In our column, Less Than (Five) Zero, we take a look at films that have received less than 50 logged watches on Letterboxd, aiming to discover hidden gems in independent and world cinema. In this instalment, Brad Mariano looks at the lesser-known 1954 Vittorio de Sica film, The Gold of Naples (L’Oro di Napoli).
Date Watched: 21th January, 2015
Letterboxd Views (at the time of viewing): 47
Wes Anderson’s latest film, The Grand Budapest Hotel in many ways solidified the fact that the quirky auteur was entering a rarefied air of success for contemporary directors – it was the first of his film to gross more than $100 million, garnered 9 Academy Award nominations and yet still managed to satisfy his large fanbase. He’s also one of the few directors who can launch a thousand blog pages and news sites just with passing remarks musing upon future projects; with any news or hints being devoured by his passionate fans and casual moviegoers alike. And as such, it was with some confusion back in November last year when it was widely reported that at the Lisbon & Estoril Film Festival, Anderson revealed that his next project may just take cues from a film he chose and presented to the festival audience – Vittorio de Sica’s The Gold of Naples, one that even most hardened cinephiles weren’t familiar with. An interesting choice for many reasons, not least because Anderson himself admitted that the film – rarely cited as one of De Sica’s most known films – was one he only watched for the first time a few weeks earlier.
The film is definitely underseen, and on its Letterboxd page, a substantial proportion of the reviews were from the screenings Anderson presented themselves. On a personal level, Anderson’s endorsement wasn’t the only reason that made me dig out the internet equivalent of a shovel and torch and go hunting for it – it’s also a film that is considerably more popular on De Sica’s home soil. Unlike a more Western-orientated view of the canon that (rightly) champions De Sica’s early neorealist films such as Bicycle Thieves and Umberto D, De Sica’s later films were also popular and renowned in Italy, including his commedie with Sophia Loren/Marcello Mastroianni Yesterday, Today and Tomorrow and Marriage, Italian Style and more prestigious dramas Two Women and The Garden of the Finzi-Continis and this peculiar project, The Gold of Naples (L’Oro di Napoli), all but unknown in the English-speaking world, but cited as one of the most significant films in the Italian national cinema.1 Combined with the other talent involved – written by the influential Italian screenwriter Cesare Zavattini, who wrote most of De Sica’s successful films, as well as being instrumental as the steadying hand in the entire genre of Italian anthology films – as well as De Sica favourite Sophia Loren and Pasolini muse Silvana Mangano, my interest was piqued. 2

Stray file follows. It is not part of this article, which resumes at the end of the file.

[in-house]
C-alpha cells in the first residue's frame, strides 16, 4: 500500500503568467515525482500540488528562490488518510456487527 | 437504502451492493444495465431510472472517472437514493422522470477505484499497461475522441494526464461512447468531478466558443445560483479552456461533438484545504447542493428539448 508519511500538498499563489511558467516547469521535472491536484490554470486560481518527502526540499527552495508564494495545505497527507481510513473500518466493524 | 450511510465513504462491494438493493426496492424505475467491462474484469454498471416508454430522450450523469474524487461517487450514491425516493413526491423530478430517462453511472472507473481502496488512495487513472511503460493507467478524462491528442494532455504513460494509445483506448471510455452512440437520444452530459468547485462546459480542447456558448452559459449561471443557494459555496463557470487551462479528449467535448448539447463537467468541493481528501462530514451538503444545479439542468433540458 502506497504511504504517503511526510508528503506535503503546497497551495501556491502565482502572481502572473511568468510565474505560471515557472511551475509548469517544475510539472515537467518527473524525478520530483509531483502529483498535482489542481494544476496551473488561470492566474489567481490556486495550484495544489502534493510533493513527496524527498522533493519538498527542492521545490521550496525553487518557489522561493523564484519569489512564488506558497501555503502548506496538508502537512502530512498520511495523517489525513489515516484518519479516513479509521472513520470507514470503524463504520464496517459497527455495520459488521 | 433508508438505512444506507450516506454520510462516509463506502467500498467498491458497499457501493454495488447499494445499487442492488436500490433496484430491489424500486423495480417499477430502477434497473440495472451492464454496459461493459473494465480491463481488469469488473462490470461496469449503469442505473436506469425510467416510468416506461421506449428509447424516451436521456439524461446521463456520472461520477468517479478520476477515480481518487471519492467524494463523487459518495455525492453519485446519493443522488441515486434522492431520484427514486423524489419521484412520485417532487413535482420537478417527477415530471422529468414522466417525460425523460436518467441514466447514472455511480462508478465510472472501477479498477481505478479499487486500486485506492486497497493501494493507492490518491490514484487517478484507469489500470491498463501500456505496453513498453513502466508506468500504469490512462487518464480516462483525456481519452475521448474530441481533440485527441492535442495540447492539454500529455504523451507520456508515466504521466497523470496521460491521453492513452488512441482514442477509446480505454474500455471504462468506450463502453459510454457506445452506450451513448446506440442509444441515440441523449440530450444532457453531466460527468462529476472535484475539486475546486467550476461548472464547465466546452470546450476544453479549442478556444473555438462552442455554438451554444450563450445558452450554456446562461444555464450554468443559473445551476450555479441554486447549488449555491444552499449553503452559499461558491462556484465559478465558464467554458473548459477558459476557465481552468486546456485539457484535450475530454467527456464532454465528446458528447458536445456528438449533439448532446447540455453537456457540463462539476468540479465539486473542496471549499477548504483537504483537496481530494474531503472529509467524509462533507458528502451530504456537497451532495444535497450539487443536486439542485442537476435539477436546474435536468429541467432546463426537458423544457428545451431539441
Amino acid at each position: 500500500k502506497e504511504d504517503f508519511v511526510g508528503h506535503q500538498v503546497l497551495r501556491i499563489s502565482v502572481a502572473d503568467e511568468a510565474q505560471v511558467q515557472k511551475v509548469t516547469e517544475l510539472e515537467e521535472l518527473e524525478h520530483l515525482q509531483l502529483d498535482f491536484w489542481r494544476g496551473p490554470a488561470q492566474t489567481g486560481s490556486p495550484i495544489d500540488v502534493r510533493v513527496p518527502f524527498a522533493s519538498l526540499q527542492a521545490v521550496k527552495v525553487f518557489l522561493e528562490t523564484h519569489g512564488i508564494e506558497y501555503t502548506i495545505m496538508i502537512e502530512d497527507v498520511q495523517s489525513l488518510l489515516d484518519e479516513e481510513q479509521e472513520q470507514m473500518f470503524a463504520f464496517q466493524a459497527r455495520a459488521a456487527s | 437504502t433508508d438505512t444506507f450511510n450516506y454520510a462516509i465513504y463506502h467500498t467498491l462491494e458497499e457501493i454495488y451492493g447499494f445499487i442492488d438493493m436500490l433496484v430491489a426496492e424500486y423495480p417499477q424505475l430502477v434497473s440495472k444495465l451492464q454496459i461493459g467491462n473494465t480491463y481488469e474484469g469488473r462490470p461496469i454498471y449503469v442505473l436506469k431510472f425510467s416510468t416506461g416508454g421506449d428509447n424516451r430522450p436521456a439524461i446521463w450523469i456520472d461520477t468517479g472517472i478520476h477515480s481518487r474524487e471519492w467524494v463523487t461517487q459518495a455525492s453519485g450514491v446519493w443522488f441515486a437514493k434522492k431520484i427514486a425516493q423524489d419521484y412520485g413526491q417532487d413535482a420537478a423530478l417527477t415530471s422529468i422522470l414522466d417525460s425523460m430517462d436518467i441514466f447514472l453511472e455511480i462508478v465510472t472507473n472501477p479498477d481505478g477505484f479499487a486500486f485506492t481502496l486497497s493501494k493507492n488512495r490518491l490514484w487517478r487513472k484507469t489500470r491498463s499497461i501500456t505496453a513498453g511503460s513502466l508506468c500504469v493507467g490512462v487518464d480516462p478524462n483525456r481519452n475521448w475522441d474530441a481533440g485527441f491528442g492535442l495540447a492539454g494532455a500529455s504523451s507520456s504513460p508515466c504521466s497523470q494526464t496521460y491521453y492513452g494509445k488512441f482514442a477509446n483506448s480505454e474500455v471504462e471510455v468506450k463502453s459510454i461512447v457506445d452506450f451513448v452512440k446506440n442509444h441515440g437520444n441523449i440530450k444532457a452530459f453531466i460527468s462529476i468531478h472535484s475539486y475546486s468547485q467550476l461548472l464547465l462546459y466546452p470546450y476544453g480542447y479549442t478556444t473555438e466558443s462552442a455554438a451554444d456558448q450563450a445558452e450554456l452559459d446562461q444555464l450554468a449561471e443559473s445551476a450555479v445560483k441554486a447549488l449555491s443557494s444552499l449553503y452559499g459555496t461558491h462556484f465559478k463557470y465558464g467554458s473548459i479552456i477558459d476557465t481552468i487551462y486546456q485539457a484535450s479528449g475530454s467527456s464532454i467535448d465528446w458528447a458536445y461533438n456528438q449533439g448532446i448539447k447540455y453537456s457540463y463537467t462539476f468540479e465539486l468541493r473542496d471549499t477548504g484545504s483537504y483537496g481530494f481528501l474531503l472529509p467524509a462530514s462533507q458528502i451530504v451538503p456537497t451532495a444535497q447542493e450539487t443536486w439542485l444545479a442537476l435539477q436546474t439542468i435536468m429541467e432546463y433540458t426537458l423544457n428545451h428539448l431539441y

In fact, it is often cited as a hugely influential film in the history of Italian cinema, being the film to popularise the Italian “anthology” format – films made up of segments of unrelated characters and stories, with an overarching theme tying them all together. This approach had been used in the Italian cinema earlier to great effect by fellow Neorealist Roberto Rossellini in the war film Paisan and the Anna Magnani double-header L’Amore, but this marked the format entering the popular cinema, which would become a staple template for many films going forward, with films varying as wide as personal auteur projects (Pietro Germi’s The Birds, The Bees and the Italians, Pasolini’s The Trilogy of Life films and really, later Fellini tableaux efforts like Roma) as well as the explosion of multi-auteur films that would dominate the Italian film landscape over the 1950s and 60s such as Caprice, Italian Style, RoGoPaG, Le Streghe, Boccaccio ’70, Amore e Rabbia, Le Bambole and dozens more. It also sets the two rules just about every anthology film would follow – a story about cuckoldry was mandatory, as was the inescapable presence of Toto, the legendary comedic actor who appeared in over 100 films between 1937 and 1967, whose performances ranged from risible to genius depending on the quality of the material he had in front of him.